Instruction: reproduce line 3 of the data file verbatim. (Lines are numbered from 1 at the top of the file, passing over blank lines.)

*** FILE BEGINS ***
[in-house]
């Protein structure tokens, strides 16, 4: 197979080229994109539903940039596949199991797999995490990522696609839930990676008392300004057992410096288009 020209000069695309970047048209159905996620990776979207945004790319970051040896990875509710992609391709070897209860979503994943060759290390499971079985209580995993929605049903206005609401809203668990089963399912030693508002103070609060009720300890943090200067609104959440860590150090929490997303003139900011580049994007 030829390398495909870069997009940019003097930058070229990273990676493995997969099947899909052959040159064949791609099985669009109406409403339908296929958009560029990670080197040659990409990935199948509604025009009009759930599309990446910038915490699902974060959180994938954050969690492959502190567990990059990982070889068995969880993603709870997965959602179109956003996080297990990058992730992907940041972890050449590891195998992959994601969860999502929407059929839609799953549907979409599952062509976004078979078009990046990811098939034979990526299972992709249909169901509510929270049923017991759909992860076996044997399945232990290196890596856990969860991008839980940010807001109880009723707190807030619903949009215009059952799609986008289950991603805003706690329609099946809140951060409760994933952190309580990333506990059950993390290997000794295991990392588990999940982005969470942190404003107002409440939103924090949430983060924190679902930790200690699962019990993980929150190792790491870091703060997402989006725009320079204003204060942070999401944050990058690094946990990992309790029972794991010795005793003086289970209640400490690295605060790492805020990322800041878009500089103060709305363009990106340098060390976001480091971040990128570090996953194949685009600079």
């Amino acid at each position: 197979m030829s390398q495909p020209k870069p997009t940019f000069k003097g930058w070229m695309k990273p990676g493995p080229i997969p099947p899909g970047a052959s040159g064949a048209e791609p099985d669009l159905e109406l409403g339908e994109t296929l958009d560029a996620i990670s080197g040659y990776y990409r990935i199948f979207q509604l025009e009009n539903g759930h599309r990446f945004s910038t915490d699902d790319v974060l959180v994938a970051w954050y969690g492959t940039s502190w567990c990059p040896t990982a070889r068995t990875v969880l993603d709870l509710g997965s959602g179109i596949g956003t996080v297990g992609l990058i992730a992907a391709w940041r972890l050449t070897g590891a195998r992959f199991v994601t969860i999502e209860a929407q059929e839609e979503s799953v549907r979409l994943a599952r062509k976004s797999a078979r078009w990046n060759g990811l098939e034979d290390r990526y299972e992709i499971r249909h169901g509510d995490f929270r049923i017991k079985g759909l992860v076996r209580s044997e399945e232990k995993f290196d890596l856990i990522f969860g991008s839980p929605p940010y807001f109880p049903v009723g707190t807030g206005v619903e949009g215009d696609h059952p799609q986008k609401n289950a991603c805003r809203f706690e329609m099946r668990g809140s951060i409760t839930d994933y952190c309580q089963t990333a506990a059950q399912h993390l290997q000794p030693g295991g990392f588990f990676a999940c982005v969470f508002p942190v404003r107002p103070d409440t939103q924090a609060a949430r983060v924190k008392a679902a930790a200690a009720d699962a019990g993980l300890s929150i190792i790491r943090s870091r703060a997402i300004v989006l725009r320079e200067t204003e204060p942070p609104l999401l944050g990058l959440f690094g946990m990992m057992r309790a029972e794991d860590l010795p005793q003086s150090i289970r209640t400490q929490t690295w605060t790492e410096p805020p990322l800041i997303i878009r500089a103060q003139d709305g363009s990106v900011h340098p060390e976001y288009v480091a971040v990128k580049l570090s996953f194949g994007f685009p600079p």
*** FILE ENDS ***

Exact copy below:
């Amino acid at each position: 197979m030829s390398q495909p020209k870069p997009t940019f000069k003097g930058w070229m695309k990273p990676g493995p080229i997969p099947p899909g970047a052959s040159g064949a048209e791609p099985d669009l159905e109406l409403g339908e994109t296929l958009d560029a996620i990670s080197g040659y990776y990409r990935i199948f979207q509604l025009e009009n539903g759930h599309r990446f945004s910038t915490d699902d790319v974060l959180v994938a970051w954050y969690g492959t940039s502190w567990c990059p040896t990982a070889r068995t990875v969880l993603d709870l509710g997965s959602g179109i596949g956003t996080v297990g992609l990058i992730a992907a391709w940041r972890l050449t070897g590891a195998r992959f199991v994601t969860i999502e209860a929407q059929e839609e979503s799953v549907r979409l994943a599952r062509k976004s797999a078979r078009w990046n060759g990811l098939e034979d290390r990526y299972e992709i499971r249909h169901g509510d995490f929270r049923i017991k079985g759909l992860v076996r209580s044997e399945e232990k995993f290196d890596l856990i990522f969860g991008s839980p929605p940010y807001f109880p049903v009723g707190t807030g206005v619903e949009g215009d696609h059952p799609q986008k609401n289950a991603c805003r809203f706690e329609m099946r668990g809140s951060i409760t839930d994933y952190c309580q089963t990333a506990a059950q399912h993390l290997q000794p030693g295991g990392f588990f990676a999940c982005v969470f508002p942190v404003r107002p103070d409440t939103q924090a609060a949430r983060v924190k008392a679902a930790a200690a009720d699962a019990g993980l300890s929150i190792i790491r943090s870091r703060a997402i300004v989006l725009r320079e200067t204003e204060p942070p609104l999401l944050g990058l959440f690094g946990m990992m057992r309790a029972e794991d860590l010795p005793q003086s150090i289970r209640t400490q929490t690295w605060t790492e410096p805020p990322l800041i997303i878009r500089a103060q003139d709305g363009s990106v900011h340098p060390e976001y288009v480091a971040v990128k580049l570090s996953f194949g994007f685009p600079p």